On balance, I believe that one-party government under Brian Hughes has served the residents of Mercer County well. I generally have been impressed with the governmental performance of the Hughes administration. Appointments to key department-level roles have been made based on merit. The Freeholders have not rubber-stamped the County Executive's budget and with rare exceptions there have been few hints of political corruption.

Read more

New Jersey Newsroom

Thoughts on Mercer's political parties
The Times of Trenton Newapaper
By Irwin Stoolmacher

The Republican Party dominated Mercer County politics from 1979-2003 and now they are completely gone from the scene.

Bill Mathesius followed by Bob Prunetti each served three consecutive four-year terms as County Executive during that period.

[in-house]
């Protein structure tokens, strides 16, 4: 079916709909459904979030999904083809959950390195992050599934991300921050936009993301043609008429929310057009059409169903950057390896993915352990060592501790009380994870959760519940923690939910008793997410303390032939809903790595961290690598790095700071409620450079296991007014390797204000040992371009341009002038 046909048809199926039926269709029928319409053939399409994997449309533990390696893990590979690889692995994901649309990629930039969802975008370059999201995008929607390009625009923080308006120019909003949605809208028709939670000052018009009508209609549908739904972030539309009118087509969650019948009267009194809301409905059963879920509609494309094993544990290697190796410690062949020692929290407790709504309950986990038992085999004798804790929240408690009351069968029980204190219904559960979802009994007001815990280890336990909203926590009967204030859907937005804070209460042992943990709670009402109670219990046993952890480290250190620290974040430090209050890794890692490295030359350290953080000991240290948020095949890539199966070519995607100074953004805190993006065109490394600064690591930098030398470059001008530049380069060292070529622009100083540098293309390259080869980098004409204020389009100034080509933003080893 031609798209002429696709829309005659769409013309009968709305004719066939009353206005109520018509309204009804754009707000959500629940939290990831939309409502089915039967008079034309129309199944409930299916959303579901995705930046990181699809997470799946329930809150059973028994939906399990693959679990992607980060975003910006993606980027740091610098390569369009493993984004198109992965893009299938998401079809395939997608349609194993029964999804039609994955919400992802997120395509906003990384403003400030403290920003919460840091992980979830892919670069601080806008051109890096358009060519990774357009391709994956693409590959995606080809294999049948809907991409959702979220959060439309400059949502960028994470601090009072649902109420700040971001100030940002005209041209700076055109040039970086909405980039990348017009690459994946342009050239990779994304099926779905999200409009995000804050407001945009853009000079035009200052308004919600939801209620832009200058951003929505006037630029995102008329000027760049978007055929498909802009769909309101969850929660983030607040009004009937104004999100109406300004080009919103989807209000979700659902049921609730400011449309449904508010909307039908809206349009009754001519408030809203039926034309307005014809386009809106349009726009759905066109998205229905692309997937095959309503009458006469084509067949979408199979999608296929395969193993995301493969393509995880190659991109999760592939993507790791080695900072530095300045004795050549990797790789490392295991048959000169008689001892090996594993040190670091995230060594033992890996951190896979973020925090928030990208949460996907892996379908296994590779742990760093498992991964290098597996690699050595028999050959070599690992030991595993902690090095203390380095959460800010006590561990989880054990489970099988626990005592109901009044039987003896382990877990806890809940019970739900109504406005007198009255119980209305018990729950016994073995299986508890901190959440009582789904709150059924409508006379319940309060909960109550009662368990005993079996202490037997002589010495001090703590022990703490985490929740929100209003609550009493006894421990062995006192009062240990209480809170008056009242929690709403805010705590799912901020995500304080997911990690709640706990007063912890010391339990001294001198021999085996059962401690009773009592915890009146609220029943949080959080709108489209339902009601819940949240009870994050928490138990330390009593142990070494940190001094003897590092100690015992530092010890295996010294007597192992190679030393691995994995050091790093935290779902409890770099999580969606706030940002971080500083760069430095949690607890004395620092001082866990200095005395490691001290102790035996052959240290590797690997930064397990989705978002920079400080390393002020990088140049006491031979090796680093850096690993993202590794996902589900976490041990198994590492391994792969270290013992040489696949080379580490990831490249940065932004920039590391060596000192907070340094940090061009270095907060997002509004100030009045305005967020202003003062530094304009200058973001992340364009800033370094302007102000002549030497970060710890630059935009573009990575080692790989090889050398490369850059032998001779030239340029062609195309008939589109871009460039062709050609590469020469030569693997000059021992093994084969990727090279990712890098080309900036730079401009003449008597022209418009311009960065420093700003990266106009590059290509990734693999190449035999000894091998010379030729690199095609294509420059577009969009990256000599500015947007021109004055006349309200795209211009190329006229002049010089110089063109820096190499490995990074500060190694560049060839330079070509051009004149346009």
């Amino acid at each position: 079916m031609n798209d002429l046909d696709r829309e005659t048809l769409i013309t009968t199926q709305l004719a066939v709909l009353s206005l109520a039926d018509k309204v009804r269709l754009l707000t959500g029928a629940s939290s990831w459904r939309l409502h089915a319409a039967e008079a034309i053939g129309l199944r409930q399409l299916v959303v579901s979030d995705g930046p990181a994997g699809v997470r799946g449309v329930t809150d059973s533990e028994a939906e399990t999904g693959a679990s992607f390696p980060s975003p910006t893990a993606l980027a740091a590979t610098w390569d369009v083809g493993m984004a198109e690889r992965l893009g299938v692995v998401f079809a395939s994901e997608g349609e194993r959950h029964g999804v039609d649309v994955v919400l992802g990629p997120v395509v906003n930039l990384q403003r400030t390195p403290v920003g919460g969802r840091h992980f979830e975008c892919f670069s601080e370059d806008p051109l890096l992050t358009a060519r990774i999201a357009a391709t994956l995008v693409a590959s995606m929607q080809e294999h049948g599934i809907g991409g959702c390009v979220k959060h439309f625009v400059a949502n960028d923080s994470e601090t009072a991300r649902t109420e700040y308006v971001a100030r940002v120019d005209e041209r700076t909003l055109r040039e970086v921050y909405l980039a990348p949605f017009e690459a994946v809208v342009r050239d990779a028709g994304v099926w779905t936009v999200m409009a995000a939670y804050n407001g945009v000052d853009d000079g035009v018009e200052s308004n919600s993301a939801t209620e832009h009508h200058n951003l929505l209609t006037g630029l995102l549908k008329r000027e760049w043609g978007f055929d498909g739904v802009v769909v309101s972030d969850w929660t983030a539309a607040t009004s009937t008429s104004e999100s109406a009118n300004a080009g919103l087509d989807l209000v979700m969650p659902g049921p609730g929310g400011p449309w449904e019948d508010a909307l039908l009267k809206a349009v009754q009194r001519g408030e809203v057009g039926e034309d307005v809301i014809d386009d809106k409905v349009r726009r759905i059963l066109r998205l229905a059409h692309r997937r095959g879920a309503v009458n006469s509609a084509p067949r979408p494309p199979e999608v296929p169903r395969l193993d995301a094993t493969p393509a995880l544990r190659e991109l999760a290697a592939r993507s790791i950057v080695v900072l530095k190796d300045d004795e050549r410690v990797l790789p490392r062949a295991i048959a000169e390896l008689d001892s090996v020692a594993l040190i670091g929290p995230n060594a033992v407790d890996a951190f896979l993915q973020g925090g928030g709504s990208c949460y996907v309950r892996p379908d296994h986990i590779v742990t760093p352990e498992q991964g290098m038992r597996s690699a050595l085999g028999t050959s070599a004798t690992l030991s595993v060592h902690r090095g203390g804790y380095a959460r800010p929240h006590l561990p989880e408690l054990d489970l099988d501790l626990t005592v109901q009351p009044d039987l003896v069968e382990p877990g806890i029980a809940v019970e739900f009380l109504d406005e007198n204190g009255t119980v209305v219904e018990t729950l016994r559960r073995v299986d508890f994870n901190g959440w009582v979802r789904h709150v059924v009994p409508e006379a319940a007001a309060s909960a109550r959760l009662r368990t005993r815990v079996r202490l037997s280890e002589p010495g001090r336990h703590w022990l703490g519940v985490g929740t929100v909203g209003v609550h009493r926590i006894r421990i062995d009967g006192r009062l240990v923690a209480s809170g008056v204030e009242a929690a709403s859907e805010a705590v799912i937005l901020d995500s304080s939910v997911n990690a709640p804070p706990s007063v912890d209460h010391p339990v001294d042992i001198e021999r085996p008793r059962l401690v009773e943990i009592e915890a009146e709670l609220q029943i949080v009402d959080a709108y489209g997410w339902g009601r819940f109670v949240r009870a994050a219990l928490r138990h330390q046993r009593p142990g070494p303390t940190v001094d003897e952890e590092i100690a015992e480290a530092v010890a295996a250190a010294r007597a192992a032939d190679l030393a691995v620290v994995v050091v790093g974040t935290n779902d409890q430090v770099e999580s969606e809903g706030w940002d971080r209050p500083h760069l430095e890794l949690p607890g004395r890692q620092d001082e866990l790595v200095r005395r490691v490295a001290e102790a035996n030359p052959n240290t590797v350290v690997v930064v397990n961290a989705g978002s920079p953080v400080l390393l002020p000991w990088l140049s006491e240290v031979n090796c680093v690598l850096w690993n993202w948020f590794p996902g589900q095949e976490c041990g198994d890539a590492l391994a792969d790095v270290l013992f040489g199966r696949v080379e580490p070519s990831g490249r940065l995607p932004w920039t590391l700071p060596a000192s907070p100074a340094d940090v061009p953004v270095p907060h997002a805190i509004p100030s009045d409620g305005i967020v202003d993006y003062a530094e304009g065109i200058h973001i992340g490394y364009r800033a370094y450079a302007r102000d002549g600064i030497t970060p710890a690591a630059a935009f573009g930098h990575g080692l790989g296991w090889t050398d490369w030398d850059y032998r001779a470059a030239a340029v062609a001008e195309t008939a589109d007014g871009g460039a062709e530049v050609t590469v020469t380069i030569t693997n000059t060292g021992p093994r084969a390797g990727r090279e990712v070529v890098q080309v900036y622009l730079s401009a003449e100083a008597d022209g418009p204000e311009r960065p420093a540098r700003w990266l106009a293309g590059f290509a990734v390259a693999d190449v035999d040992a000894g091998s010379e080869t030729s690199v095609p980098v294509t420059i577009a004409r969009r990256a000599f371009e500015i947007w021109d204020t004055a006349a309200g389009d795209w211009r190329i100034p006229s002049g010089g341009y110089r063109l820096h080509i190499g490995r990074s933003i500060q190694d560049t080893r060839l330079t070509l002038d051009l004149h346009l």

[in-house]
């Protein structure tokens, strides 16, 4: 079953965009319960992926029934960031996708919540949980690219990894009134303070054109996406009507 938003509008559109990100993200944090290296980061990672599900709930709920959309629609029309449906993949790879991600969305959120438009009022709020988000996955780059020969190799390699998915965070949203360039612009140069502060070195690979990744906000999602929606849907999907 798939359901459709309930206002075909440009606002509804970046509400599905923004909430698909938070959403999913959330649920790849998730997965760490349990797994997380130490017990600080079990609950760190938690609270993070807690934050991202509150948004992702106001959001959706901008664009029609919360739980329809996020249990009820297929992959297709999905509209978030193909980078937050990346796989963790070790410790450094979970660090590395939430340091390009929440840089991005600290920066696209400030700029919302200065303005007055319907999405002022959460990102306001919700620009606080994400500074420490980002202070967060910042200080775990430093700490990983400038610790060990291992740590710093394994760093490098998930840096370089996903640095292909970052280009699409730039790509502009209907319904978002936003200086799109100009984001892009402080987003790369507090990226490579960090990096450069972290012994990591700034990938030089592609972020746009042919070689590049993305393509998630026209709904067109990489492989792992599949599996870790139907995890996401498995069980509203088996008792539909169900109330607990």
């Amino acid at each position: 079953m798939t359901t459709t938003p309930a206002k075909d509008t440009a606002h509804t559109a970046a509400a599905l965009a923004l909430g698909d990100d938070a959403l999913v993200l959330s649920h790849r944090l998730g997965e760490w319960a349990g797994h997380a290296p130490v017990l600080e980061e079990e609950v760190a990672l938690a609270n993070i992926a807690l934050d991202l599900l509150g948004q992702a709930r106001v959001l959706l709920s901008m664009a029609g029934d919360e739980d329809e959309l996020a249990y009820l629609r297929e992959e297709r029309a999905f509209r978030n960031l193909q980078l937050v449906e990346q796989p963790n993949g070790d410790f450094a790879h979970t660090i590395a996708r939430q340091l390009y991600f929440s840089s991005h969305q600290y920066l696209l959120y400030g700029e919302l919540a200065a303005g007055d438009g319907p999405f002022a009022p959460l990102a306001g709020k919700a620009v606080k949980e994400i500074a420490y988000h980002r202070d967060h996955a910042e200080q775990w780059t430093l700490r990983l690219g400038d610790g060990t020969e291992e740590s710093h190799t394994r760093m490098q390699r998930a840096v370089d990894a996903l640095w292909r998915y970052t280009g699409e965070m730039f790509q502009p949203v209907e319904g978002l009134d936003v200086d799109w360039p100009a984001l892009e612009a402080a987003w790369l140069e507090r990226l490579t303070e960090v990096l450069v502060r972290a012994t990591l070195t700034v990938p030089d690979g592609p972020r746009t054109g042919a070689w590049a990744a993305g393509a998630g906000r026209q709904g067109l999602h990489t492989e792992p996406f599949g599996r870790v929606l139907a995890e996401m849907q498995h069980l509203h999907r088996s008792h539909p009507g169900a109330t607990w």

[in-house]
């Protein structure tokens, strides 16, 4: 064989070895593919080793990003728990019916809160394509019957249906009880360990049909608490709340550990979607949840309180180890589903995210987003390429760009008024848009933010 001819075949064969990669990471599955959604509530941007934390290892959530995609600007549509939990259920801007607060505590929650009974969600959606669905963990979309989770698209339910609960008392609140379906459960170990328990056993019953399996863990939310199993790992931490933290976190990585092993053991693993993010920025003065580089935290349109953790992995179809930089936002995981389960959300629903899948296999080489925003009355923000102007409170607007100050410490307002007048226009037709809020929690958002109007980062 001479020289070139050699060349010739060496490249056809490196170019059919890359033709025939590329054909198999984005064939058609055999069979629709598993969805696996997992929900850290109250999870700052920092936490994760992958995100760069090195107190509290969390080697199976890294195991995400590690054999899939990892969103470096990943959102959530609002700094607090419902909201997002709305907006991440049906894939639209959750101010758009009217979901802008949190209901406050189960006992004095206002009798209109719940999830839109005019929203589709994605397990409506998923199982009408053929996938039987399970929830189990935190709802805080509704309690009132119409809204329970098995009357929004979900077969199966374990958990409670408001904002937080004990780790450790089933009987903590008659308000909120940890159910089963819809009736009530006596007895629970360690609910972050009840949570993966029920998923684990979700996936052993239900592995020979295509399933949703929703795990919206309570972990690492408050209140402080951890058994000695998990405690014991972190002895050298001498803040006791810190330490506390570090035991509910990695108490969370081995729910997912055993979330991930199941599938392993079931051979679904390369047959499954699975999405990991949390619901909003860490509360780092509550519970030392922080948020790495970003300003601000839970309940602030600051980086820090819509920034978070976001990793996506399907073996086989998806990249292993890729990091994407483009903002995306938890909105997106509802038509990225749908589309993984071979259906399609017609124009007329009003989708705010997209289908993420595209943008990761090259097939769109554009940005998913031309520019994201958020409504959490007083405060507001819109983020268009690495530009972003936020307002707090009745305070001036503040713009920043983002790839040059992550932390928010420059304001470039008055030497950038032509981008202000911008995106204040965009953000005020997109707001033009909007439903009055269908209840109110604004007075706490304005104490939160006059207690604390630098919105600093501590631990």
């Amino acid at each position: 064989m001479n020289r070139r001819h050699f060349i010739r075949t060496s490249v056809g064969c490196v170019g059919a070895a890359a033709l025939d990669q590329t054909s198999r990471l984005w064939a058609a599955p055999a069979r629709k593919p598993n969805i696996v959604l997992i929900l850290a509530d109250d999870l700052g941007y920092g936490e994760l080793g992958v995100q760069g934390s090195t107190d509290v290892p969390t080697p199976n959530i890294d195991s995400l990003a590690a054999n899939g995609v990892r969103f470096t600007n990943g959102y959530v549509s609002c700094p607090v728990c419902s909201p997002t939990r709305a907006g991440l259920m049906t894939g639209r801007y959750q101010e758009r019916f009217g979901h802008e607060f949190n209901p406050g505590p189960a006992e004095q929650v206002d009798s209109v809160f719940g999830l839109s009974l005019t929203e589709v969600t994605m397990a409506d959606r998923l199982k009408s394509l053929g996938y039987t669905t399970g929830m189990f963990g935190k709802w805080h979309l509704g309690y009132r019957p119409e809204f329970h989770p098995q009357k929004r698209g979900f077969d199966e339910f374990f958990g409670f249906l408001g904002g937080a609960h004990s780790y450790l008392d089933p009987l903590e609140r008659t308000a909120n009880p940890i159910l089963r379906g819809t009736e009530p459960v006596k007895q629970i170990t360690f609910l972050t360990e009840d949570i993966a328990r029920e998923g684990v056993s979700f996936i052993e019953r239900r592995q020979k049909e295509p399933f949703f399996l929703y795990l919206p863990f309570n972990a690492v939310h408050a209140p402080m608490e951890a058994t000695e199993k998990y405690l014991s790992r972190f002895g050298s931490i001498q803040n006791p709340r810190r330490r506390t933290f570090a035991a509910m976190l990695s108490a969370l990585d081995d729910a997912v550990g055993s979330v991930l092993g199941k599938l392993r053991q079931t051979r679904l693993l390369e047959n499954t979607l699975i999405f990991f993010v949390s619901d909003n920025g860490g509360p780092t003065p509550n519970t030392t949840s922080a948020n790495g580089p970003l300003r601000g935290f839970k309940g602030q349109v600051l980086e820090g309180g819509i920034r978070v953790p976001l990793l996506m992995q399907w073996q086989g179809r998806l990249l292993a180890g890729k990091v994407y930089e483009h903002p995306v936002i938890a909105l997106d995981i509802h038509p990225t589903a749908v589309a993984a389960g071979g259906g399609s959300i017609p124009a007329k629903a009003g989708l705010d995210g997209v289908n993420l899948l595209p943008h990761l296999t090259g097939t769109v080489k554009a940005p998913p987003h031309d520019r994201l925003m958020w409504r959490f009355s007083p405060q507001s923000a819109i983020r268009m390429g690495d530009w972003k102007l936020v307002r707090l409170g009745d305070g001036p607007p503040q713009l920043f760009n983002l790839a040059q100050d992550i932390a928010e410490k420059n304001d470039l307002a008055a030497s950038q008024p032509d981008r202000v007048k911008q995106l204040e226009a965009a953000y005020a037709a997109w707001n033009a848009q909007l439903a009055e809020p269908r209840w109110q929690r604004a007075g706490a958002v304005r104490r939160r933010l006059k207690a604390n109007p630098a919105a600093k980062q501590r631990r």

With the election of Brian Hughes in 2003 as County Executive the Republicans have been eclipsed at the county-level. How did that happen?

Read more

NJ Spotlight

Op-Ed: Drastic SNAP Cuts Would Be Devastating Domestic Disaster
The Times of Trenton Newapaper
By Irwin Stoolmacher

In New Jersey, some 850,000 people receive more than $1 billion annually from SNAP to help buy food. Converting the program to a block grant would slash funds

Hunger affects one out of seven American men, woman, and children. Some 42.2 million Americans live in food-insecure households, including more than 13 million children. For this reason, America faces a potentially devastating domestic malnutrition disaster if the Supplemental Nutrition Assistance Program (SNAP, formerly known as the Food Stamp program) is converted to a block grant program and funding is slashed by $150 billion over 10 years.